It is time, therefore, for our sons to think through these devices of hatred, rancour, divisiveness thrown at them as bait and form a formidable common front to frontally and decisively bring to naught these sharp arrows shot at them and by implication, the people of the Niger Delta. What to do? Form a synergy on the implementation of the pipeline surveillance security contract allocated to the five contractors in the region. Let them work together seamlessly to deliver the projects allotted to each of them to meet its intended purpose.

It is now known that the pipeline protection contracts awarded to five companies, all put together is a little over N200 billion per year. This, to my mind, is a paltry sum in comparative terms, going by the huge petroleum production profits to the central government and even what trickles down to the states, local governments and parastatals of government.

Apart from the Ishekiri top shot whose yearly contract value is said to be a little over N100 billion, the rest, from impeccable sources, revealed that the other contracts are pegged at little less than N50 billion yearly.

The reasonable thing to do, therefore, is to work as a team to make use of the slim profits from their efforts, while the region, its leadership and critical stakeholders go back to the drawing board to effectively map out strategies for advancing Niger Delta’s clamour for the rights and privileges of their petroleum resources; that is, making a clear case against the ownership by the Federal Government of petroleum in the Niger Delta.

Asari Dokubo is a dogged fighter who has paid his price for the political and economic emancipation and advancement of the Niger Delta. I have known him since the 1980s when he was yet a toddler in this fight through the auspices of the then IYC and MOSIEND in the days of the indefatigable Ogoriba and the then Ijaw National Congress, INC, under the able and inspiring leadership of Chief Joshua Fumudoh.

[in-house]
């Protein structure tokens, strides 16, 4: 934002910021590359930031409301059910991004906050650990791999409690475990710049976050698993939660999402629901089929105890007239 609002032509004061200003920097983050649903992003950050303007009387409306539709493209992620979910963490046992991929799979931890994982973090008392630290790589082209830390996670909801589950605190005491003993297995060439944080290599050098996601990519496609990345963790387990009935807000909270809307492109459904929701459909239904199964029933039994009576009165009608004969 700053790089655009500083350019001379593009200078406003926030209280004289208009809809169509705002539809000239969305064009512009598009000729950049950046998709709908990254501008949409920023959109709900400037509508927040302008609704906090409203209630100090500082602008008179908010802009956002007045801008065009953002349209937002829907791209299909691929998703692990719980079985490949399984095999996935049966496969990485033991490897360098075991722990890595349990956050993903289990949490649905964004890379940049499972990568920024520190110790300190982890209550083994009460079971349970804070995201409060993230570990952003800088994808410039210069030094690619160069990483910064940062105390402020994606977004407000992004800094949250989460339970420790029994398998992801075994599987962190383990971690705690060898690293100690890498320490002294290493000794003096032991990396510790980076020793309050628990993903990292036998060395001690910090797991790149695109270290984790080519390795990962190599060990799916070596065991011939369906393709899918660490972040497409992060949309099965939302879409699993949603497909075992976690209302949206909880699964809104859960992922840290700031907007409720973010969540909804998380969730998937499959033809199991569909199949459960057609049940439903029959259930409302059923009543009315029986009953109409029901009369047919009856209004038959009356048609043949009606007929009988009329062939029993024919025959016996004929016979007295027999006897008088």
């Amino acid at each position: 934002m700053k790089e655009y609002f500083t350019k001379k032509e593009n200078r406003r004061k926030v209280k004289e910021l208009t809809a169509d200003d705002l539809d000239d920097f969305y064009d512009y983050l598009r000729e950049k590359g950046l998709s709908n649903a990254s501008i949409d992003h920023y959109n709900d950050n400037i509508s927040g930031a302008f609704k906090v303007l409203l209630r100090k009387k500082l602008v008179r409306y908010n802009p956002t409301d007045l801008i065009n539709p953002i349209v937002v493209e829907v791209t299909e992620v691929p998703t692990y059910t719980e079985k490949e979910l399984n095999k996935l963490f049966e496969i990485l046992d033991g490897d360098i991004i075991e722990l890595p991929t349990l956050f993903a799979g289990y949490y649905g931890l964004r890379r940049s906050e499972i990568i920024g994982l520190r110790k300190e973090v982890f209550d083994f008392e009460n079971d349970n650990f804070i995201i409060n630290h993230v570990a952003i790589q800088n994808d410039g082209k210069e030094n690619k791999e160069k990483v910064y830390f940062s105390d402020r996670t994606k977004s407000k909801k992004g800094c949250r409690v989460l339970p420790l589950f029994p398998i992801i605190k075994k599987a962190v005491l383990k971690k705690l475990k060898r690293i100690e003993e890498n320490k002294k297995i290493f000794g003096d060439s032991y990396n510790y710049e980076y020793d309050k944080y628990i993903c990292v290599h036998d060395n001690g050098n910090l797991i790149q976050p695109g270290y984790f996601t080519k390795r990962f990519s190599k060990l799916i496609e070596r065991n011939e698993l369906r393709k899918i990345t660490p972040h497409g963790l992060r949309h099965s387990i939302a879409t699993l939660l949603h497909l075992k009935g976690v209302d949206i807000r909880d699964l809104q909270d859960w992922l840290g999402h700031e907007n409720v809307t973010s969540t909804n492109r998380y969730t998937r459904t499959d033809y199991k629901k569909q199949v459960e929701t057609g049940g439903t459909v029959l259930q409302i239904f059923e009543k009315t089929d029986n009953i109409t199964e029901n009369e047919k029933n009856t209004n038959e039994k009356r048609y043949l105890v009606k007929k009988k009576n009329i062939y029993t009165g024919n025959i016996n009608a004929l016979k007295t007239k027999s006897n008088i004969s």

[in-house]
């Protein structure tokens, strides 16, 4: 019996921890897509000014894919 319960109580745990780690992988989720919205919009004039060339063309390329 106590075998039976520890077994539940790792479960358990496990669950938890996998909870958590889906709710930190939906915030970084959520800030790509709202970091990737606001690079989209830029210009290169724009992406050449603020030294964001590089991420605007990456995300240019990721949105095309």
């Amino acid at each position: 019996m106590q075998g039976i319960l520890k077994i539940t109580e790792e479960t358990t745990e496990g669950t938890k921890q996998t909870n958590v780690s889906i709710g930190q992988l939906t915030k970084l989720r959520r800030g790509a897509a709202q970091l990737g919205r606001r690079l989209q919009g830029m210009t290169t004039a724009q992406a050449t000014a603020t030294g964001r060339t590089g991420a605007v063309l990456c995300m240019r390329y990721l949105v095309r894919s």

Tompolo is also an erudite freedom fighter, totally committed to the cause of his people in the Niger Delta. His exploits in these areas are well known and glowingly acknowledged, both nationally and internationally. I have had cause to meet with him recently again at Gbaramatu, his home base, after a long while and from the interaction he had with the distinguished congregation, it still remains a formidable force to be reckoned with in Niger Delta.

Together, and with others drawn from the ethnic groups in the Niger Delta, these contracts can be seamlessly and effectively executed for the needed peace and security in the region, and for uninterrupted production of crude oil, through which illegal bunkering can be drastically minimised in the Niger Delta.

It is my considered opinion, therefore, that the five contractors should come together and synergise in the execution of these contracts for their collective benefits. Instead of the present in-fighting which would only take the region off-course in their continued efforts at fighting for self-determination, resource control and environmental justice.

  • Ekiye, publisher of Environmental Watch